Ashes 2013: Durham prepares to host fourth Test

Durham's Riverside ground in 2000
Image caption The Chester-le-Street ground, pictured in 2000, has undergone huge changes
Emirates Durham ICG
Image caption About 80,000 fans are expected to visit the ground during the Test match
Redevelopment of Riverside cricket ground, Chester-le-Street
Image caption New stands have been built and the ground now holds more than 17,000
Old press box, Riverside cricket ground, Chester-le-Street
Image caption Its facilities, including those for the media, have changed dramatically
View from new press box at Riverside cricket ground, Chester-le-Street
Image caption This weekend journalists will enjoy one of the best views in the house

Twenty years ago, Durham County Cricket Club was still touring the North East to play its home games.

Planning permission for a permanent base at Chester-le-Street had only just been granted and fans travelled to grounds including Gateshead, Hartlepool and Stockton to watch games.

On Friday, English cricket's youngest first class club will complete a remarkable journey when it stages the fourth Ashes Test between England and Australia.

Durham fan Richard Jacques remembers doing GCSE coursework on the town planning debate that surrounded the decision to build the Riverside ground.

"It was mainly looking at the 'not in my back yard' idea," the 36-year-old from Lumley said.

"Some of the locals didn't want all the hassle of having major sporting events.

"When I was doing it, you would have never thought that England would play Australia in a Test match at this ground.

"I still can't get my head around it."

Mr Jacques bought tickets two years ago, then had something of a bittersweet moment when he was invited to a close friend's wedding on the first day of the test.

"We got tickets together with our dads and friends and then the wedding announcement came and we couldn't quite believe it," he said.

"We had conversations as to whether we could go down and watch the toss and the first hour but in the end we thought 'we're being stupid'. We'll be there for the second and third day."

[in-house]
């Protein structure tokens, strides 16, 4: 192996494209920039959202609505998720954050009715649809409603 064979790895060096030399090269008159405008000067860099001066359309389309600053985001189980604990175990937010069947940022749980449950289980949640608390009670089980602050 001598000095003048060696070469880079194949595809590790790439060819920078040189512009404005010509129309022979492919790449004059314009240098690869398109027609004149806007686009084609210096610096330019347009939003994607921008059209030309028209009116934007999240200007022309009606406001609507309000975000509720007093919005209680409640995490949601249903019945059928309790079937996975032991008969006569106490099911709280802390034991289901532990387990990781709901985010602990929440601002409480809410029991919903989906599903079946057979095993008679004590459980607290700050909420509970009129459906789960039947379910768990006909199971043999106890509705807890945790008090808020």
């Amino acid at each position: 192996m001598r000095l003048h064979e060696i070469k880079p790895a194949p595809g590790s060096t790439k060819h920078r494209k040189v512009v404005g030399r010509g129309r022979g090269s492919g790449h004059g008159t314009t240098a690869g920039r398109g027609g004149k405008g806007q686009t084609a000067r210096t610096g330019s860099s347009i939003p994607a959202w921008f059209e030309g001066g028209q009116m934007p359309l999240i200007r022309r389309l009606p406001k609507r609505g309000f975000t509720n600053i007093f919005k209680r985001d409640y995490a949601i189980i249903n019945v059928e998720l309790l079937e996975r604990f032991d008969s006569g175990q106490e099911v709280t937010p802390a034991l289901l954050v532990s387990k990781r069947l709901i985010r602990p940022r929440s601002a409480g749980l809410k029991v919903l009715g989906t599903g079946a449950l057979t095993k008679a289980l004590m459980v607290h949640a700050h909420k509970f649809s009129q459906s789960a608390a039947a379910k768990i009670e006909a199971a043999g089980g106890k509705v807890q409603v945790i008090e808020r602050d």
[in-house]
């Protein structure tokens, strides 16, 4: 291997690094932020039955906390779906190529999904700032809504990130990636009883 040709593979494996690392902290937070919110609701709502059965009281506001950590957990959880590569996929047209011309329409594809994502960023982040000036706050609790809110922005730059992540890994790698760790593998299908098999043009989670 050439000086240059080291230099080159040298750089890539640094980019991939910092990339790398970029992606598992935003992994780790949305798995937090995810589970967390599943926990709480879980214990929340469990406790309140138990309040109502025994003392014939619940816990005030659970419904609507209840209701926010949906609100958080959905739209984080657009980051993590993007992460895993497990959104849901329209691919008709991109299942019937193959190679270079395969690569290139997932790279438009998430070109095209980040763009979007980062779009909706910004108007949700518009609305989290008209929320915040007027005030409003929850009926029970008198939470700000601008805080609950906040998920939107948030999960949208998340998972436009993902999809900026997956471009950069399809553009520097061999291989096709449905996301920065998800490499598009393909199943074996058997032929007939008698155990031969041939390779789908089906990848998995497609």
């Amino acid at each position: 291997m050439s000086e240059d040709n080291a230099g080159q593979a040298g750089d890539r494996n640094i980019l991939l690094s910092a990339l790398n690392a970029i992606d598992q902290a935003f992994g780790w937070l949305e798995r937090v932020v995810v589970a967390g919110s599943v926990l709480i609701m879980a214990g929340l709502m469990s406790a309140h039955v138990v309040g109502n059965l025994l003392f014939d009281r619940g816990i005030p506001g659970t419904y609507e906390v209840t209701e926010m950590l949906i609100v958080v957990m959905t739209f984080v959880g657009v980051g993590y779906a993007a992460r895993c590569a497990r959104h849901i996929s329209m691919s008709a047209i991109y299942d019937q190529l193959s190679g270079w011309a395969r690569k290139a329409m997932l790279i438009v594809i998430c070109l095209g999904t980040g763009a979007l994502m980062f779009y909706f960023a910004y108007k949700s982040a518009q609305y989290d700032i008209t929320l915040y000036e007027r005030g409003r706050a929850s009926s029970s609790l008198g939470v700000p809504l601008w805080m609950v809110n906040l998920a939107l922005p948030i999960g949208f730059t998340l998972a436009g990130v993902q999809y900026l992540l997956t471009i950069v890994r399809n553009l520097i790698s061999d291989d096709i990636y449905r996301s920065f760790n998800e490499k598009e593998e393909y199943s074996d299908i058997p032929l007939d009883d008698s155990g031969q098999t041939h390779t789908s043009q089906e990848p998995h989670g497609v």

'Like a fairytale'

Doug Raine, 50, from Sunderland, has followed the club since his teenage years.

For him, the Ashes Test is the "icing on the cake".

"I've got fond, fond memories of the minor counties days", he said. "We went nearly five years without losing.

"The way the club has developed is like a dream. It's like a fairytale."

Preparations for the match have been frantic and for several long-standing members of staff, Friday's first ball will be the culmination of years of hard work.

Image caption Ellen Johnson will be at the ground for 07:00 BST each day

Ellen Johnson has been at the club since 1997.

"I started off on reception and worked my way through every rank going," the cricket and executive secretary said.

"We were the new boys on the block. The biggest change was when we got our first international but even then getting a Test match, which was always the goal, seemed a long way away.

"I'm most looking forward to the first morning when everyone is in their seats and the players come out."

Day four of the Test will live long in the memory for Carl Macar and his teammates at Durham Visually Impaired Cricket Club.

"We'll be demonstrating the art of blind cricket at lunch," The 26-year-old from Stanley said.

"It's great to have the Ashes in the North East. We're very passionate about sport and we deserve to have the big events in the region."

The club has hosted other Tests and one day internationals (ODIs) in its short history but chief operating officer Richard Dowson said planning to host an Ashes match had been completely different.

"I joined the club in 2005 when we hosted an ODI in the Ashes summer.

"From there onwards everyone had a bit of Ashes fever."

Image caption Richard Dowson is looking forward to welcoming cricket fans to the North East

Mr Dowson and other club officials travelled to Cardiff, where Glamorgan hosted their first Ashes Test in 2009, to learn lessons from another newcomer to the biggest stage.

He said there had been difficult moments along the way.

"Making as much of the ground permanent as we can has been a challenge. We've had a couple of false starts but we've managed to deliver it.

"Looking at the ticketing profile we're going to have a lot of people coming to the ground who've never been before.

"People will come not just to the game but they will stay over and sample some of the things the North East has to offer."

Mr Dowson has long since given up relying on long-range weather forecasts but will allow himself a nervous check on Thursday evening.

He will join lifelong fan Richard Jacques in hoping for sunshine. For the cricket and the wedding.

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